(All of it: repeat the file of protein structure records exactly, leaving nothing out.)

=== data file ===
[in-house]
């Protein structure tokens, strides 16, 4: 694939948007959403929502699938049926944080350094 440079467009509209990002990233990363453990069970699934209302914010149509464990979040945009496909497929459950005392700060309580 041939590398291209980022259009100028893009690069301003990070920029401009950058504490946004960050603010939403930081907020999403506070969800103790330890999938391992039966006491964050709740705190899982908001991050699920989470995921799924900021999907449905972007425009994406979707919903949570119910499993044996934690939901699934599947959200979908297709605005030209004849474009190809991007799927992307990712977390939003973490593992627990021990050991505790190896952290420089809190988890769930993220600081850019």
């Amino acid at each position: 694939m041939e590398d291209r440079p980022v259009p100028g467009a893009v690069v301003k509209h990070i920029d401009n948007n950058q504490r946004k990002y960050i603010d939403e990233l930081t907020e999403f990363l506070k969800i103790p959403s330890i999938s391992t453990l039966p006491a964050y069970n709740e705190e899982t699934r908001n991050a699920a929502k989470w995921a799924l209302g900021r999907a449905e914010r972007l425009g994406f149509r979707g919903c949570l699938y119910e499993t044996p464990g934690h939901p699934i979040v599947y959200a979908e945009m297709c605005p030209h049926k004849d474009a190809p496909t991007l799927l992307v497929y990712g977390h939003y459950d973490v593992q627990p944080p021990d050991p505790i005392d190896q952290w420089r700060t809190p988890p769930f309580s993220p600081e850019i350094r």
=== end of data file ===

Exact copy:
[in-house]
């Protein structure tokens, strides 16, 4: 694939948007959403929502699938049926944080350094 440079467009509209990002990233990363453990069970699934209302914010149509464990979040945009496909497929459950005392700060309580 041939590398291209980022259009100028893009690069301003990070920029401009950058504490946004960050603010939403930081907020999403506070969800103790330890999938391992039966006491964050709740705190899982908001991050699920989470995921799924900021999907449905972007425009994406979707919903949570119910499993044996934690939901699934599947959200979908297709605005030209004849474009190809991007799927992307990712977390939003973490593992627990021990050991505790190896952290420089809190988890769930993220600081850019």
């Amino acid at each position: 694939m041939e590398d291209r440079p980022v259009p100028g467009a893009v690069v301003k509209h990070i920029d401009n948007n950058q504490r946004k990002y960050i603010d939403e990233l930081t907020e999403f990363l506070k969800i103790p959403s330890i999938s391992t453990l039966p006491a964050y069970n709740e705190e899982t699934r908001n991050a699920a929502k989470w995921a799924l209302g900021r999907a449905e914010r972007l425009g994406f149509r979707g919903c949570l699938y119910e499993t044996p464990g934690h939901p699934i979040v599947y959200a979908e945009m297709c605005p030209h049926k004849d474009a190809p496909t991007l799927l992307v497929y990712g977390h939003y459950d973490v593992q627990p944080p021990d050991p505790i005392d190896q952290w420089r700060t809190p988890p769930f309580s993220p600081e850019i350094r």